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The End of Iran’s Islamic Revolution

The nuclear agreement that Iran concluded last month with the major global powers marked the end of its revolution, after 35 years. But it was not US-led sanctions that forced Iran's leaders to attend to traditional questions of national interest and realpolitik; it was the rise of the Islamic State.

STONY BROOK – The nuclear deal reached in July by Iran and its international interlocutors marks an obvious turning point in the Islamic Republic’s relations with the outside world, particularly with the United States. But why has it taken so much longer for the US to come to terms with Ayatollah Ruhollah Khomeini’s revolution in Iran than it did with Mao Zedong’s revolution in China?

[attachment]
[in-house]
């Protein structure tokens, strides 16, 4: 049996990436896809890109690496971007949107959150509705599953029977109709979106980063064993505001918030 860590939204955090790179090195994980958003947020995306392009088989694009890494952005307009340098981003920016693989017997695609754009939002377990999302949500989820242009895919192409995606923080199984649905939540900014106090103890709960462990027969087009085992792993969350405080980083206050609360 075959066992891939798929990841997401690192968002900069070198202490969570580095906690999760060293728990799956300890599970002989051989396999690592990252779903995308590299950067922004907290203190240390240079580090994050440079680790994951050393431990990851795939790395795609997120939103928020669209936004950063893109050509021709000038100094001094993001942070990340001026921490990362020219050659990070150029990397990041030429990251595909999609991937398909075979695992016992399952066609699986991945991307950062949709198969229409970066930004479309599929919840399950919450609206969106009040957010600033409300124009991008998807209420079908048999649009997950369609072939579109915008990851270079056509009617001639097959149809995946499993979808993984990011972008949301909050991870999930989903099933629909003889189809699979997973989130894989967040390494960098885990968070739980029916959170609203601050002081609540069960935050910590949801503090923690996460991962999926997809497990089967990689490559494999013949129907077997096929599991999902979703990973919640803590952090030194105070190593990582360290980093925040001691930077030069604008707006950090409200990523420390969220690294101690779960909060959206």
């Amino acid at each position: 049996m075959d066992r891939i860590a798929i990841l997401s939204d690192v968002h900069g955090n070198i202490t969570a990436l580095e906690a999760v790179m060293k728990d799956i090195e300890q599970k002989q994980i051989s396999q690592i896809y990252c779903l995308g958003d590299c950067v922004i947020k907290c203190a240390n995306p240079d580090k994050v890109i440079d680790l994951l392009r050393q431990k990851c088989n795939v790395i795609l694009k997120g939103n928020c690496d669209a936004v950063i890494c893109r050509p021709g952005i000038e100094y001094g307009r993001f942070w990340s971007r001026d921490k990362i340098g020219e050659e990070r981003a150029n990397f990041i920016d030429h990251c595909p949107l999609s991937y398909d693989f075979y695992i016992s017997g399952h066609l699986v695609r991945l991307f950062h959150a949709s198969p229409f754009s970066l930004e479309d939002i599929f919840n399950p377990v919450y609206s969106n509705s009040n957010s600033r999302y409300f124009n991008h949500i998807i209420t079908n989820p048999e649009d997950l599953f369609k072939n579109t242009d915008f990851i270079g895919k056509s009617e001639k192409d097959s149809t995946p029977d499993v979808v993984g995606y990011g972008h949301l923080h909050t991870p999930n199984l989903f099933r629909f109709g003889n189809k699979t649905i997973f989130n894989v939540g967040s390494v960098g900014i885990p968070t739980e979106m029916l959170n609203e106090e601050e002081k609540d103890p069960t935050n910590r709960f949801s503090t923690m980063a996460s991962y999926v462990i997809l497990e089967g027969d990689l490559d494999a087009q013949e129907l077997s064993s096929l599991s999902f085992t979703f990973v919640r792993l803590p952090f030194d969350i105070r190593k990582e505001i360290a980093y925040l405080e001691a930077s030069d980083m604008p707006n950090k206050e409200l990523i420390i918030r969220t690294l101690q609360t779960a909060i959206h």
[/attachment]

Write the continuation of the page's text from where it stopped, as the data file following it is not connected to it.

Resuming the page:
Of course, one explanation for the prolonged bilateral freeze is the warped discourse of what George W. Bush foolishly called the “global war on terror,” in which Iran, along with Iraq and North Korea, was cast as part of an international “axis of evil.” As a result, US officials viewed any move toward diplomatic normalization as unacceptable “appeasement.”

But the Bush administration’s moralistic foreign policy merely reinforced America’s stance since Iran’s 1979 Islamic Revolution. And it is in the history and course of that revolution that a fuller and more compelling explanation of recent events is to be found.

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